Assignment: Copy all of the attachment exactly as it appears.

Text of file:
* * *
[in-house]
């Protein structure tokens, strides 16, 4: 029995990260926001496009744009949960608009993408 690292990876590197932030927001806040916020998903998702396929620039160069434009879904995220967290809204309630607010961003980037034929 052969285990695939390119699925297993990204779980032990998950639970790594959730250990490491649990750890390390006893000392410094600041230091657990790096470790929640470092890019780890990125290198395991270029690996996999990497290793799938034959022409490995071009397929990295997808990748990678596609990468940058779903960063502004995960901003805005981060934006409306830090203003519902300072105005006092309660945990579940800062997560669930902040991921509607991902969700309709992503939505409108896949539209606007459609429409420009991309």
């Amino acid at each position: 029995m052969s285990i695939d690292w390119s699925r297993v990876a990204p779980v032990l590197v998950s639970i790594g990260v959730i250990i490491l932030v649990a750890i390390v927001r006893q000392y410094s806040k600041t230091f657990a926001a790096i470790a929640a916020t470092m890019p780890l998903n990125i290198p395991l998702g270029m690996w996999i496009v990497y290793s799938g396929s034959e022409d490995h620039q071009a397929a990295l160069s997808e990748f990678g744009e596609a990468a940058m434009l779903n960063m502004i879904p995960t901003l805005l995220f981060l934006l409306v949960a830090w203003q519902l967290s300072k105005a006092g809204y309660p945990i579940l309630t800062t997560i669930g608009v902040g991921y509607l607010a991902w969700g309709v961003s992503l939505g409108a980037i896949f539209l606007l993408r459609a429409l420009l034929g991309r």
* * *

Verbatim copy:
[in-house]
């Protein structure tokens, strides 16, 4: 029995990260926001496009744009949960608009993408 690292990876590197932030927001806040916020998903998702396929620039160069434009879904995220967290809204309630607010961003980037034929 052969285990695939390119699925297993990204779980032990998950639970790594959730250990490491649990750890390390006893000392410094600041230091657990790096470790929640470092890019780890990125290198395991270029690996996999990497290793799938034959022409490995071009397929990295997808990748990678596609990468940058779903960063502004995960901003805005981060934006409306830090203003519902300072105005006092309660945990579940800062997560669930902040991921509607991902969700309709992503939505409108896949539209606007459609429409420009991309």
């Amino acid at each position: 029995m052969s285990i695939d690292w390119s699925r297993v990876a990204p779980v032990l590197v998950s639970i790594g990260v959730i250990i490491l932030v649990a750890i390390v927001r006893q000392y410094s806040k600041t230091f657990a926001a790096i470790a929640a916020t470092m890019p780890l998903n990125i290198p395991l998702g270029m690996w996999i496009v990497y290793s799938g396929s034959e022409d490995h620039q071009a397929a990295l160069s997808e990748f990678g744009e596609a990468a940058m434009l779903n960063m502004i879904p995960t901003l805005l995220f981060l934006l409306v949960a830090w203003q519902l967290s300072k105005a006092g809204y309660p945990i579940l309630t800062t997560i669930g608009v902040g991921y509607l607010a991902w969700g309709v961003s992503l939505g409108a980037i896949f539209l606007l993408r459609a429409l420009l034929g991309r």